Sexual assault: a stain on the U.S. military: an interview with Amy Ziering.

Position:Interview
 
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In 2007, filmmakers Amy Ziering and Kirby Dick came across an article titled "The Private War of Women Soldiers." Written by Columbia University professor Helen Benedict, the article addressed the problem of sexual assault in the U.S. military. Shocked by the numbers, Ziering and Dick began interviewing victims and produced a documentary in 2012 for both film audiences and policymakers in Washington, DC. A few months later, Secretary of Defense Leon Panetta watched The Invisible War and ordered changes. According to the U.S. government, in 2012, there were 26,000 sexual assaults in the U.S. military--almost 35 percent more than in 2011. Only 3,374 were reported. In an interview with the Journal; producer Amy Ziering discussed the causes of this problem, and proposed some solutions to end this culture of impunity. (1)

Journal of International Affairs: In your documentary, many survivors of rape described how thee were harassed and treated disrespectfully while serving in the army. Do you think this lack of respect for women contributes to the high occurrence of rape in the military?

Amy Ziering: While there is certainly a fair amount of misogyny in the military--as there is in society--the high rates of sexual assault reflect crimes of power rather than gender. In fact, in terms of absolute numbers, the number of men assaulted in the military is slightly greater than the number of women. Part of the problem, I believe, is that society thinks this is predominantly a cultural problem; it is not. It is a serial predator problem--one in which predators are not being prosecuted. I do not want to let culture off the hook, but I do not see these two issues as part and parcel of one another. The fact that people often are inclined to inextricably link them together leads society to think that there is nothing to be done. If it is viewed as a "cultural problem," tackling it might seem overwhelming and impossible. I really want to shy away from this type of thinking because I think it actually helps to perpetuate the problem rather than solve it.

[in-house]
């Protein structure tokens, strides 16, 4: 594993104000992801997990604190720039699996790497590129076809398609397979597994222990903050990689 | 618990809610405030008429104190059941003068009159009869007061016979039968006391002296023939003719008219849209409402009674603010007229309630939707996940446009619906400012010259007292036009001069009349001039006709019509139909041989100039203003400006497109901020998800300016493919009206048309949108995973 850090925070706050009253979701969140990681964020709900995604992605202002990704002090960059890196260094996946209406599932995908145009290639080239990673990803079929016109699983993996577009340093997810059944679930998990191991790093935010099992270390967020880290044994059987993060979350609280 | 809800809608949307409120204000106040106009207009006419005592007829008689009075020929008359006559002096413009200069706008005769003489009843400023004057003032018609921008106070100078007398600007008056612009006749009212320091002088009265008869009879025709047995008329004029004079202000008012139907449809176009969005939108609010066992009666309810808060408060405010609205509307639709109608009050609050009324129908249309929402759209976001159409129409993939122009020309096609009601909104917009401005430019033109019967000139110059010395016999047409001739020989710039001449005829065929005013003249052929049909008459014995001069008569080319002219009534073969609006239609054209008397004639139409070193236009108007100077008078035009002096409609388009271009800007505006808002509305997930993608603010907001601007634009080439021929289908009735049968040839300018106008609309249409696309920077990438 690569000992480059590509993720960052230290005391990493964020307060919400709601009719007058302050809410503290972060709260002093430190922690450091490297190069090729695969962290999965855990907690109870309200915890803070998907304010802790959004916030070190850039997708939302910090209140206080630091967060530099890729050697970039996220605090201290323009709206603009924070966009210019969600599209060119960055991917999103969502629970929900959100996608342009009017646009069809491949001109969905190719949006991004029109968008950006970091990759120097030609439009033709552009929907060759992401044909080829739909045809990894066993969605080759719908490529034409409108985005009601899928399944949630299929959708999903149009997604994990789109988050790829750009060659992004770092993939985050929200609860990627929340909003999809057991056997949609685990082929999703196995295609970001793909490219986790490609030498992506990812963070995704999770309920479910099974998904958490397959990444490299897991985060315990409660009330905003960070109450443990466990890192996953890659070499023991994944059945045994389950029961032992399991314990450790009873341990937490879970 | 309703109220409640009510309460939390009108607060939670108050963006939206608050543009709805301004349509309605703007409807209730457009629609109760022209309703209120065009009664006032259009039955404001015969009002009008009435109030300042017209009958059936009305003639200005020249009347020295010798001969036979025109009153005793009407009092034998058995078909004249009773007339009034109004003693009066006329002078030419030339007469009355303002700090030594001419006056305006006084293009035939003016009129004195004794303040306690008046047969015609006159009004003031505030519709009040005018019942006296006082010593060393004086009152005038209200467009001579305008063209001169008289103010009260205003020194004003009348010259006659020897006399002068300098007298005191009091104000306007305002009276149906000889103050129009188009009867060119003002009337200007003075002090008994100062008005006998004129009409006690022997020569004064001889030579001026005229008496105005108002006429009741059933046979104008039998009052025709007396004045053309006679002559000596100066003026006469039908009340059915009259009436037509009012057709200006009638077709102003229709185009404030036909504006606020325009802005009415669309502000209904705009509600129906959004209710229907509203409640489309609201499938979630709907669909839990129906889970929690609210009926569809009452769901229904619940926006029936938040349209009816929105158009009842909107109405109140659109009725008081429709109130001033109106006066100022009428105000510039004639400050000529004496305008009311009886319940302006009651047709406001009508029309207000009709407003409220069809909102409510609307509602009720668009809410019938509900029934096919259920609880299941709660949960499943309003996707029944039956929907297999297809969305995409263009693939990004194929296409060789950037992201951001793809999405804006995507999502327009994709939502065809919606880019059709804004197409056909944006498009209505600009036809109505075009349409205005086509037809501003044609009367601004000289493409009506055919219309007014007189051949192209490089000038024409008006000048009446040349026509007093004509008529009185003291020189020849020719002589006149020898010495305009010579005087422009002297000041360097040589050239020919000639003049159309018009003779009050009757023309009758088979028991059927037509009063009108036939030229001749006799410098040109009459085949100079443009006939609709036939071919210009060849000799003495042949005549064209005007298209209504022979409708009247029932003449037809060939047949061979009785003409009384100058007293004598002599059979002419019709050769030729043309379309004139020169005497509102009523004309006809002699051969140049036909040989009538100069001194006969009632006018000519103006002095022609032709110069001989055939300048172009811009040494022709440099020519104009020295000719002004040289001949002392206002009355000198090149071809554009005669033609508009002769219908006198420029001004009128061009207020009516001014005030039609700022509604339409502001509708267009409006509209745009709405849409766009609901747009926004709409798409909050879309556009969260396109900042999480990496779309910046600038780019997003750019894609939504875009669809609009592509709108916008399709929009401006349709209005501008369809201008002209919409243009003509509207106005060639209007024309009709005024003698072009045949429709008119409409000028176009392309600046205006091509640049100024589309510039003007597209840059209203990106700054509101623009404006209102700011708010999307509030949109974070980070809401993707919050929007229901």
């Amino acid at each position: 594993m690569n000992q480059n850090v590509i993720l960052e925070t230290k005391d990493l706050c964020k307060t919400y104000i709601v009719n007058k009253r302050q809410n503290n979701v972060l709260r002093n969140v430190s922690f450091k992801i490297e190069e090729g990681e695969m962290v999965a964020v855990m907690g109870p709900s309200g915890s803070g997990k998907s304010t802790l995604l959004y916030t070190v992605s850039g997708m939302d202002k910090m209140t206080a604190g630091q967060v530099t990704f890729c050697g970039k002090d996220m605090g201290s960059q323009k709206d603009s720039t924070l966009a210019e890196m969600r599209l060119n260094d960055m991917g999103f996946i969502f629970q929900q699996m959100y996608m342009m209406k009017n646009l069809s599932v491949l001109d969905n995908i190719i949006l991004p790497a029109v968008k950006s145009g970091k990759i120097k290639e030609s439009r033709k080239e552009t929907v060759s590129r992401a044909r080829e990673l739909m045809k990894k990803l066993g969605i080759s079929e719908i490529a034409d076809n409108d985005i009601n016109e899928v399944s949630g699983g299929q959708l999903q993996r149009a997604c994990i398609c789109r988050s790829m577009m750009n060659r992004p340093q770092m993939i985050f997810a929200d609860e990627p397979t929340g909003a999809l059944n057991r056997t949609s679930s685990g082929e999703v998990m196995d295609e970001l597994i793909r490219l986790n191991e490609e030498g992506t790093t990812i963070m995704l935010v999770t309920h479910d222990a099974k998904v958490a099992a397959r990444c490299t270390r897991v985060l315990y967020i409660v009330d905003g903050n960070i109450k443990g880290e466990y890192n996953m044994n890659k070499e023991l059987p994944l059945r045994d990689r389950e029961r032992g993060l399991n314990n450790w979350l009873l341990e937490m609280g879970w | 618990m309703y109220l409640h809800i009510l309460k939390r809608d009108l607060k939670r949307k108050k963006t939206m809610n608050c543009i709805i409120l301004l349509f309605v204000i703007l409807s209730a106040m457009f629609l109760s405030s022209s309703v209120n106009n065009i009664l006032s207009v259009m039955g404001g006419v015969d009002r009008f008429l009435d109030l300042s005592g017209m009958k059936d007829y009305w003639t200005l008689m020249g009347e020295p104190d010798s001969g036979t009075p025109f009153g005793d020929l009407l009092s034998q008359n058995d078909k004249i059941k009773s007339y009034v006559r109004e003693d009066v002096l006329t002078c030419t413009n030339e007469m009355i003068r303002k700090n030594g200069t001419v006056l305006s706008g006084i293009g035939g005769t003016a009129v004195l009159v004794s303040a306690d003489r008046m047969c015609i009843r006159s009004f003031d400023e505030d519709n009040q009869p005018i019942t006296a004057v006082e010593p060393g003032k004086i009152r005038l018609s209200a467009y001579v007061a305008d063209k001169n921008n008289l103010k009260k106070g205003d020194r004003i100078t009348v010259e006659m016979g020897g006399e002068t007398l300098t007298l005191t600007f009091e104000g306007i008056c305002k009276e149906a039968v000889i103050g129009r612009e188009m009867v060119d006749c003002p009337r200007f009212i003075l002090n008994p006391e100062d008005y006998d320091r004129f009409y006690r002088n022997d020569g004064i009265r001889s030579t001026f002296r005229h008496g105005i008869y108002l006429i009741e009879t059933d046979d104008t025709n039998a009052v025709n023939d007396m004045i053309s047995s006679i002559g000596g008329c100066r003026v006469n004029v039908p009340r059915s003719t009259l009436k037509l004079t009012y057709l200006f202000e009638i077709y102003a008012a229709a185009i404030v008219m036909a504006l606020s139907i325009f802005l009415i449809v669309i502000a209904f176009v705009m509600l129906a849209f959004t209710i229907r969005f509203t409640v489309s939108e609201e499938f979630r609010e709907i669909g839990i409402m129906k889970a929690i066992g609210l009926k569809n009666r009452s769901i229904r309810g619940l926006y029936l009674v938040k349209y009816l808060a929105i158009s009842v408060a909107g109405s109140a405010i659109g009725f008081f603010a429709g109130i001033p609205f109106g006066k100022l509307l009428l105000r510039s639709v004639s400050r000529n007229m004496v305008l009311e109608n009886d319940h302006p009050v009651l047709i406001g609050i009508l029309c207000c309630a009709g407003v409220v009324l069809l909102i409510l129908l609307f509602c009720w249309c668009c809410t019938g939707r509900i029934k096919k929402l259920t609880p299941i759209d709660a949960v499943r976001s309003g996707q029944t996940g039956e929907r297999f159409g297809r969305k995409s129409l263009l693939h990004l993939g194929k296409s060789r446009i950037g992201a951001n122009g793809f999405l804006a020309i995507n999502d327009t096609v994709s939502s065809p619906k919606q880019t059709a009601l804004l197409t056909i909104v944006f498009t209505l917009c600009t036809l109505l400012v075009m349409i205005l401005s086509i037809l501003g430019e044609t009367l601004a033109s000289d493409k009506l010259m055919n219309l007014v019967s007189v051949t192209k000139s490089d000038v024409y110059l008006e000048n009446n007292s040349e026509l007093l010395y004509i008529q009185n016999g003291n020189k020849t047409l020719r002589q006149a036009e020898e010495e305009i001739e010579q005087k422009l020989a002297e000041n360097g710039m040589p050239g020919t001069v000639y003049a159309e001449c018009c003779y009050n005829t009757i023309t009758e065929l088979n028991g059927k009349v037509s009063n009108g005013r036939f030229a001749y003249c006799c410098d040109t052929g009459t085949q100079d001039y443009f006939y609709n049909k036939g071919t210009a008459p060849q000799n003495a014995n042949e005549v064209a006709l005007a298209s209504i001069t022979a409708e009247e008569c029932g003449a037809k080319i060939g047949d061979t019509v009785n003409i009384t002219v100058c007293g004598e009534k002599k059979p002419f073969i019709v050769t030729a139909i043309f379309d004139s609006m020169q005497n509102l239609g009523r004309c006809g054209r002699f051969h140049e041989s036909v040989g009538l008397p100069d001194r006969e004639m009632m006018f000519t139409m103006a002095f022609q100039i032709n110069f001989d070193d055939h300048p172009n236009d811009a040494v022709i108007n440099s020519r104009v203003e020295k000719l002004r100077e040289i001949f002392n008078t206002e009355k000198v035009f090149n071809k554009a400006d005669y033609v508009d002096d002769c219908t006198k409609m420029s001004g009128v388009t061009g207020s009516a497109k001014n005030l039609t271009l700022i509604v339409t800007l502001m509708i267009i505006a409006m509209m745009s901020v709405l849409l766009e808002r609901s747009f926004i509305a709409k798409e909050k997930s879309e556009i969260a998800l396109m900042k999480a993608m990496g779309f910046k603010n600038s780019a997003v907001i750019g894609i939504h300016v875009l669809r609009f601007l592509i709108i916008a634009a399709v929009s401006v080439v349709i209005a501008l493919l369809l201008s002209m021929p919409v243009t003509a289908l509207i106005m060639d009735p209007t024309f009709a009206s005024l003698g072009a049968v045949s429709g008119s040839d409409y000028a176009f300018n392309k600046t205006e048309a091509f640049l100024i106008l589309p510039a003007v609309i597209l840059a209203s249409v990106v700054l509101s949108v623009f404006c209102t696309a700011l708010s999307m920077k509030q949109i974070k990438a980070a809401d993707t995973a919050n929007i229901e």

Journal: Can you give an example of why that kind of reasoning can be counterproductive or dangerous?

Ziering: This reasoning leads to putting money, time, and resources solely into education. You cannot educate a serial predator from doing what he or she is going to do. A poster or training seminar will not act as a deterrent. These predators are calculating, strategic, and highly intelligent criminals. So if you think it is a cultural problem and that people just need to be educated, you are not going to make significant strides in reducing the frequency of these crimes. You might lower the incidence of harassment--and I am all for that--but you will not address this issue at its core. Rape is a violent crime, and...

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